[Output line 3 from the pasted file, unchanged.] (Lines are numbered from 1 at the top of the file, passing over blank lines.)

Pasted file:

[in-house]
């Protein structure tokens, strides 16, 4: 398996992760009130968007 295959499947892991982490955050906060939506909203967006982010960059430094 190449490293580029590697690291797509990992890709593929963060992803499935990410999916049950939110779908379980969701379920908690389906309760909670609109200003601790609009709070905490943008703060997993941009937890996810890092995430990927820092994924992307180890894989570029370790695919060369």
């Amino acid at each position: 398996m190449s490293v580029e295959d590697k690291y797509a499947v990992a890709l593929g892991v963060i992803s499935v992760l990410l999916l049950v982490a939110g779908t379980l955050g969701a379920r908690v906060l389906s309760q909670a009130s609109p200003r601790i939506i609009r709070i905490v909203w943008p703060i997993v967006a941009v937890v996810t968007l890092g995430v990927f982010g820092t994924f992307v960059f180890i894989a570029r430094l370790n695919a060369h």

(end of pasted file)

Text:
């Amino acid at each position: 398996m190449s490293v580029e295959d590697k690291y797509a499947v990992a890709l593929g892991v963060i992803s499935v992760l990410l999916l049950v982490a939110g779908t379980l955050g969701a379920r908690v906060l389906s309760q909670a009130s609109p200003r601790i939506i609009r709070i905490v909203w943008p703060i997993v967006a941009v937890v996810t968007l890092g995430v990927f982010g820092t994924f992307v960059f180890i894989a570029r430094l370790n695919a060369h």